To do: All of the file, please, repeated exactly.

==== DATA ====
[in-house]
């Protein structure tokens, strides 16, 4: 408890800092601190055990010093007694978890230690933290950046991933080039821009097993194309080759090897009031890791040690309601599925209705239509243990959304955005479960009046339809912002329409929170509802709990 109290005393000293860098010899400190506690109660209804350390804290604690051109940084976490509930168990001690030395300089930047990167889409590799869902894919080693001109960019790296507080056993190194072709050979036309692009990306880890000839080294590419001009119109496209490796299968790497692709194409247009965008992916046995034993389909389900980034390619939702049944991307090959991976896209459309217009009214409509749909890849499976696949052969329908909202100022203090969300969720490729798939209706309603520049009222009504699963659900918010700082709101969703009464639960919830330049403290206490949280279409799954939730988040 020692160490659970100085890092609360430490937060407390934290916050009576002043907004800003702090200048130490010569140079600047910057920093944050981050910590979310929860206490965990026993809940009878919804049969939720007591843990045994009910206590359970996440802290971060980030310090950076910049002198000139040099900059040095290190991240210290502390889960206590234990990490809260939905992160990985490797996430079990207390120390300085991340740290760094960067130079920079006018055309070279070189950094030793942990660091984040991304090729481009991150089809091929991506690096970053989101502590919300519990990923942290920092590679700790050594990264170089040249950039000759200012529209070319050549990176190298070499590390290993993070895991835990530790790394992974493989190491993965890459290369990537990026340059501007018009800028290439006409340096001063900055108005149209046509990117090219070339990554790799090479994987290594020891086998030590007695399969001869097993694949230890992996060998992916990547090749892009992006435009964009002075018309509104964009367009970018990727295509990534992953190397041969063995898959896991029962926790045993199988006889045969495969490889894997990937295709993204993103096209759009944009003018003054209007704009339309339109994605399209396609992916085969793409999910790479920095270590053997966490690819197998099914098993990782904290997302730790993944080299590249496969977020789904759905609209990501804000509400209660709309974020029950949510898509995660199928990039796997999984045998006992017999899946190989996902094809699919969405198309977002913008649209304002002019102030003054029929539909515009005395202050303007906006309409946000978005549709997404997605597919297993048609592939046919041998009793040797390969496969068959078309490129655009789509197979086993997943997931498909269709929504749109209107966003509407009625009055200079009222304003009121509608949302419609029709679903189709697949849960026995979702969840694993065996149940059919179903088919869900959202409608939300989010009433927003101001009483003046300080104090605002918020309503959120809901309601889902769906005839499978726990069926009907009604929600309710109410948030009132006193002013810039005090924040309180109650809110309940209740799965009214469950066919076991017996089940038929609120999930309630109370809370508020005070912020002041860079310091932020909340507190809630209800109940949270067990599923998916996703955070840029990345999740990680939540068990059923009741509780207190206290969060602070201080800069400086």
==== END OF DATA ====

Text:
[in-house]
């Protein structure tokens, strides 16, 4: 408890800092601190055990010093007694978890230690933290950046991933080039821009097993194309080759090897009031890791040690309601599925209705239509243990959304955005479960009046339809912002329409929170509802709990 109290005393000293860098010899400190506690109660209804350390804290604690051109940084976490509930168990001690030395300089930047990167889409590799869902894919080693001109960019790296507080056993190194072709050979036309692009990306880890000839080294590419001009119109496209490796299968790497692709194409247009965008992916046995034993389909389900980034390619939702049944991307090959991976896209459309217009009214409509749909890849499976696949052969329908909202100022203090969300969720490729798939209706309603520049009222009504699963659900918010700082709101969703009464639960919830330049403290206490949280279409799954939730988040 020692160490659970100085890092609360430490937060407390934290916050009576002043907004800003702090200048130490010569140079600047910057920093944050981050910590979310929860206490965990026993809940009878919804049969939720007591843990045994009910206590359970996440802290971060980030310090950076910049002198000139040099900059040095290190991240210290502390889960206590234990990490809260939905992160990985490797996430079990207390120390300085991340740290760094960067130079920079006018055309070279070189950094030793942990660091984040991304090729481009991150089809091929991506690096970053989101502590919300519990990923942290920092590679700790050594990264170089040249950039000759200012529209070319050549990176190298070499590390290993993070895991835990530790790394992974493989190491993965890459290369990537990026340059501007018009800028290439006409340096001063900055108005149209046509990117090219070339990554790799090479994987290594020891086998030590007695399969001869097993694949230890992996060998992916990547090749892009992006435009964009002075018309509104964009367009970018990727295509990534992953190397041969063995898959896991029962926790045993199988006889045969495969490889894997990937295709993204993103096209759009944009003018003054209007704009339309339109994605399209396609992916085969793409999910790479920095270590053997966490690819197998099914098993990782904290997302730790993944080299590249496969977020789904759905609209990501804000509400209660709309974020029950949510898509995660199928990039796997999984045998006992017999899946190989996902094809699919969405198309977002913008649209304002002019102030003054029929539909515009005395202050303007906006309409946000978005549709997404997605597919297993048609592939046919041998009793040797390969496969068959078309490129655009789509197979086993997943997931498909269709929504749109209107966003509407009625009055200079009222304003009121509608949302419609029709679903189709697949849960026995979702969840694993065996149940059919179903088919869900959202409608939300989010009433927003101001009483003046300080104090605002918020309503959120809901309601889902769906005839499978726990069926009907009604929600309710109410948030009132006193002013810039005090924040309180109650809110309940209740799965009214469950066919076991017996089940038929609120999930309630109370809370508020005070912020002041860079310091932020909340507190809630209800109940949270067990599923998916996703955070840029990345999740990680939540068990059923009741509780207190206290969060602070201080800069400086």